Aircraft carriers are constantly at work in World of Warships! At sea, aircraft carriers serve as multifunctional Swiss Army knives: they scout territory, aim naval artillery, drain the ammo from enemy antiaircraft guns, and attack enemy ships head-on. Their mobility, versatility and tactical potential make them incredibly potent within the game.
Air combat in World of Warships is represented by four main aircraft classes: scouts, fighters, dive bombers and torpedo planes. The latter three types of aircraft can be found only on aircraft carriers, but scouts are aboard almost all classes of ships, including some destroyers. Shock squadrons launched from carriers play almost the same role as major caliber guns and because of this, the gameplay changes from action to tactical strategy.
Each type of aircraft requires a fundamentally different approach. It is easy to use a scout: give him directions, and he will scout the route. But, what should be done with shock fighter squadrons like a grouping of dive bombers or torpedo planes? They require a different gameplay style. You can simply launch the squadron set their target, but this is not the most effective way of playing the aircraft carrier class. Poorly organized airstrikes on another battleship, cruiser or even on a group of ships can be destroyed by a wall of AA guns without ever causing a damage. To initiate a successful attack, you need to plan and prepare – choose proper air groupings and then when the time is right, strike the decisive blow.
Each type of shock squadrons has unique characteristics and specific controls. For example, it is critical that torpedo planes set correct directions for attack; you should aim to hit the enemy boardside to increase hit probability. Similarly, you should take into account location and landscape – natural obstacles, such as islands or reefs, may interfere with torpedoes on their way. Dive bombers, on the contrary, are better used to attack from stern, or nose, where AA guns are very effective.
Fighters are the most versatile aircraft launched from carriers. With their help, you can fight off attacks from enemy bombers, carry out diversionary tactics, cover an allied squadron, or simply destroy enemy scouts, “blinding” the opposing team.
At the Wheel
At higher tiers, carriers will carry larger numbers of squadrons at once, but that does not mean that the player will have to be torn apart to keep eye on each unit. Air groups are quite independent: some actions are completely automated, others require players’ control only when its necessary, or when the player want to manage squadrons for a specific purpose. For example, a squadron can choose the shortest route to the destination or return to refuel. The player can choose which part the air group he can take part in: simply launch the aircraft and set the target or guide them through the whole route, evading enemy fire, grouping them for striking the highest-priority targets. Of course, in the second case, air operations will be more effective, but in the heat of battle, some actions can be left completely at the mercy of automation.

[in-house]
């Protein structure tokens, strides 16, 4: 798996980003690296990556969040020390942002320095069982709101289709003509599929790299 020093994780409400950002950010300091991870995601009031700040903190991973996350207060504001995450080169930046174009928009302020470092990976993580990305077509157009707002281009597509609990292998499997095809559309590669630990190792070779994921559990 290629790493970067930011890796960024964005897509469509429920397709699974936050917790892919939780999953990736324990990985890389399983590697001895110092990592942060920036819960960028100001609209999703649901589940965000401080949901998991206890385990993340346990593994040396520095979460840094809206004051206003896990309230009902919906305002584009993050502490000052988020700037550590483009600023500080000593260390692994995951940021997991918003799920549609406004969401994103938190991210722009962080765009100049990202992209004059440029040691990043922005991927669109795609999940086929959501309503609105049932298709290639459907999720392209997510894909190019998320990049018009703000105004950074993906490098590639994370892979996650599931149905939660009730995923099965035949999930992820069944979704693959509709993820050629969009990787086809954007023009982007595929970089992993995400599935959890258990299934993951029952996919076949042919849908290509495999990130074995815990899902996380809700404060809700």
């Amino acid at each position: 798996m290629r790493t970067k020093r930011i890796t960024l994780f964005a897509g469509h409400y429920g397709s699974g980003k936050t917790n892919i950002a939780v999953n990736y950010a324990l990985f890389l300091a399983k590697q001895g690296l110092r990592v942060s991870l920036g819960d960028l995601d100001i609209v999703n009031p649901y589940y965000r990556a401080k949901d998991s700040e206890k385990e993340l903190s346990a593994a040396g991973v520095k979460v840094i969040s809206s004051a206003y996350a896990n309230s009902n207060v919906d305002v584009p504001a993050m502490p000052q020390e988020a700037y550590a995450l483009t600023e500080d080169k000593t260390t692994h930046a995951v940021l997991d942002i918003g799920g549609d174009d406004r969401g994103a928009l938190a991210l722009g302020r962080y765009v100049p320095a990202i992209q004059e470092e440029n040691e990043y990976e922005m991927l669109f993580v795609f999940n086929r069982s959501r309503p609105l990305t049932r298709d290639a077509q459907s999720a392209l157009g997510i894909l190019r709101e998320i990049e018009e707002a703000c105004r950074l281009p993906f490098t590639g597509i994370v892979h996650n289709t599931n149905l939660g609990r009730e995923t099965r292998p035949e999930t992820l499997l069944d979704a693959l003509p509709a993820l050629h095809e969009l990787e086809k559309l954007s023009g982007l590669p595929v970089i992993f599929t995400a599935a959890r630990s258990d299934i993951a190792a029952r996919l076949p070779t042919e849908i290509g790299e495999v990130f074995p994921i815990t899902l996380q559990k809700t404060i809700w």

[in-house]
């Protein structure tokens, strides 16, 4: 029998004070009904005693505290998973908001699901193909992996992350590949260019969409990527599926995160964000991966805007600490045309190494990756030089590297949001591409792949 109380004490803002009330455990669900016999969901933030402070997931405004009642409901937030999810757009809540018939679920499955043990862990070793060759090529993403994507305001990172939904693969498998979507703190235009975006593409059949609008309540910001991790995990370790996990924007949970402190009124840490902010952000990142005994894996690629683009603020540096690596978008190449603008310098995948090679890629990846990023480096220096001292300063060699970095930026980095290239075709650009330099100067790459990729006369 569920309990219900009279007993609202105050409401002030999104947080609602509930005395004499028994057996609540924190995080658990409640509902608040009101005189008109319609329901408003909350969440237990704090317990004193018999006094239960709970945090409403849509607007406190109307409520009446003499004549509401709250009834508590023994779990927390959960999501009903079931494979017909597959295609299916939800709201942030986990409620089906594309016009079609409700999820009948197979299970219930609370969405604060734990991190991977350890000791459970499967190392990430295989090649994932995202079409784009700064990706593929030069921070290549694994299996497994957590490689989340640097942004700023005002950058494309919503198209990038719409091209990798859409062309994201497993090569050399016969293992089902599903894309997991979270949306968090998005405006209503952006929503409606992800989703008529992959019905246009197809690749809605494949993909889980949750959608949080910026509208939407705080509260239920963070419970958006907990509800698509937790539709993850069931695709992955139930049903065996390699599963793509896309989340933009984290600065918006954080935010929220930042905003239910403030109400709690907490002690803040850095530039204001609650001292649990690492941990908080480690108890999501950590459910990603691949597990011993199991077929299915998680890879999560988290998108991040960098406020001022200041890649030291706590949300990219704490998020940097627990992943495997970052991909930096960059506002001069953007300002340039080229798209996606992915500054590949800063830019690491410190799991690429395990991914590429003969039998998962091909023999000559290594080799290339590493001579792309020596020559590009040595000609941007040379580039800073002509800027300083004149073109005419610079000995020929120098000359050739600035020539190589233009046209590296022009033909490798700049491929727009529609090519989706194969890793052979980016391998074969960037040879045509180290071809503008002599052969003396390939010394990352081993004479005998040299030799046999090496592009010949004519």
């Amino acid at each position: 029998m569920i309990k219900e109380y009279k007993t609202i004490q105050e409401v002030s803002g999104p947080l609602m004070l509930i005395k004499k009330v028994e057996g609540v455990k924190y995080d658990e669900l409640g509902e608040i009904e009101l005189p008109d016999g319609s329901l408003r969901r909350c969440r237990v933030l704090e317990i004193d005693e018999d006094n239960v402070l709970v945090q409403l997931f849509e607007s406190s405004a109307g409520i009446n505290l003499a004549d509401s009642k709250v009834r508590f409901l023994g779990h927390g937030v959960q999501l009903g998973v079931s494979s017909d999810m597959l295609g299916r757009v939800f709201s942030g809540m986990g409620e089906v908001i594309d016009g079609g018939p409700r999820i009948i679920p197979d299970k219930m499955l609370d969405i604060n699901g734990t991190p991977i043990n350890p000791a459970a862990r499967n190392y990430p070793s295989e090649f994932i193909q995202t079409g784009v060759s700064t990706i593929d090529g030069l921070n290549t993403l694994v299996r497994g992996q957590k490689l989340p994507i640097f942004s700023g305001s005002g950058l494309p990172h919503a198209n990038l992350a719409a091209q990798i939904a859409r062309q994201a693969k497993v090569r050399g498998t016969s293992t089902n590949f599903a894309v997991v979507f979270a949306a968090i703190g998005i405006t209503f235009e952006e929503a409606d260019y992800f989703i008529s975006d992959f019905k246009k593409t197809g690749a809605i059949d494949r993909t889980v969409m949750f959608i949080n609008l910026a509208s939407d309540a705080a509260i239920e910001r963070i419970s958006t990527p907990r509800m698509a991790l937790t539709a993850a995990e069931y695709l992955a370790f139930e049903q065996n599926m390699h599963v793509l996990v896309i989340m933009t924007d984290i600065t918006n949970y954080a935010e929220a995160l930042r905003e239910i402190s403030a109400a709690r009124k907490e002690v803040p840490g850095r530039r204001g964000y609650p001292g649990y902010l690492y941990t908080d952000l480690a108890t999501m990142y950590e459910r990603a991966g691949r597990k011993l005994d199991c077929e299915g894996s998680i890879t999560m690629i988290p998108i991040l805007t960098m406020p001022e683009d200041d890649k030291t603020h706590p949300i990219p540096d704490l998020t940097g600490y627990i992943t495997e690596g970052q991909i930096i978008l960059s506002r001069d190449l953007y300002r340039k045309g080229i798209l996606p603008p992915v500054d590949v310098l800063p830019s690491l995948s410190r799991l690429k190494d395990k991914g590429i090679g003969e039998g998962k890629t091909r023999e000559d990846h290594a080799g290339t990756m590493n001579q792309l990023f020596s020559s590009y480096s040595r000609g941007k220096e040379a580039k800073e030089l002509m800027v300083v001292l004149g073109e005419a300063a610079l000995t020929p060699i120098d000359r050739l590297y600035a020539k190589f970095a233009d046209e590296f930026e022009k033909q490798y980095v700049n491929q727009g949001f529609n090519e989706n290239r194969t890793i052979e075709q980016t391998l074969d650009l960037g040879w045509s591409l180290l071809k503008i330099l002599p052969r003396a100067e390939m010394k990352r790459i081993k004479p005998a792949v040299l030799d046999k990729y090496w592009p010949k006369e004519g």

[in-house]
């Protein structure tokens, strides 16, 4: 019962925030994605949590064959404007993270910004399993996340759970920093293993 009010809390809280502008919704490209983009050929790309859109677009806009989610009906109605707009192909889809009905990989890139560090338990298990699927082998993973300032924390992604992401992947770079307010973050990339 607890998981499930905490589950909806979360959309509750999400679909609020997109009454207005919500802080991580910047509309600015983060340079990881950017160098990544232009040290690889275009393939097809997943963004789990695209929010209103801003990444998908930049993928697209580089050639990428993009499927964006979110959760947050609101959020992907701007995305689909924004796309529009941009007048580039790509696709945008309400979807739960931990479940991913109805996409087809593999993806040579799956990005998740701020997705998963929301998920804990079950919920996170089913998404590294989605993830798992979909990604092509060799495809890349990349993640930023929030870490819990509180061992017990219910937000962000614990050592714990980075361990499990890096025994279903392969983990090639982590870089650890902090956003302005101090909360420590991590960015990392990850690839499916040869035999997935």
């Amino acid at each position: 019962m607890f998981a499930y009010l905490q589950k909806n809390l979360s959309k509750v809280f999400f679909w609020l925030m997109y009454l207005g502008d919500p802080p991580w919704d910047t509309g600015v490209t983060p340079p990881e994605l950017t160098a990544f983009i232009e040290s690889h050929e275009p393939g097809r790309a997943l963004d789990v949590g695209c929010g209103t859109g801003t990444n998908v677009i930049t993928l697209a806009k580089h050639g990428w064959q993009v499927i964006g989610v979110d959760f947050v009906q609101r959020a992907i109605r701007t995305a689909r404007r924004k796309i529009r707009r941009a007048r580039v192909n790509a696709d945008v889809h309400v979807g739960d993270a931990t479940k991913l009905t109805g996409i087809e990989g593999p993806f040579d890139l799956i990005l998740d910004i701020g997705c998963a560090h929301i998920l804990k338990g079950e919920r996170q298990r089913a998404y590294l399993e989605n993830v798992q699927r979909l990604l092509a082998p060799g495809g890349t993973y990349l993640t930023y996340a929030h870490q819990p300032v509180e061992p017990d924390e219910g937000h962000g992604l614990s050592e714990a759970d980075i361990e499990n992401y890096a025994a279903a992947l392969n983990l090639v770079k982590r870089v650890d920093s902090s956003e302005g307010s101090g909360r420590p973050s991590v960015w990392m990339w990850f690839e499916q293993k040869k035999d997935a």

Planes Vs. Air Defense
Carriers in their history have come a long way from helper class to heavy shock ships. They will progress similarly through development as you make your way through the tiers of World of Warships: from sluggish and slow-moving monsters with a single air group at tier I to heavily armored ships with lots of squadrons on board. Moreover, development will not only be quantitative but also qualitative. Planes will also improve and develop: from biplane to well-armed fighting units, dive bombers and torpedo planes, and of course AA guns will be developing with them.
The violent clash of antiaircraft guns and attacking squadrons calls to mind a deadly dance and even resembles a separate game within the game. For example, to ease the work for aircraft, allied ships can use explosive shells to destroy part of the air defense systems of the selected target. The player’s task will be to bring the attacking group to the target from the right side.
The enemy, in turn, may try to take a defensive position with his damaged side against the shore and thereby prevent the launch of torpedoes from planes; by maneuvering actively, he might hide from the range of AA guns of enemy ships, or ask for help from a friendly aircraft carrier.
The outcome of the aerial battle affects the overall outcome, and the main task for the player is to learn to turn these conflicts to his advantage.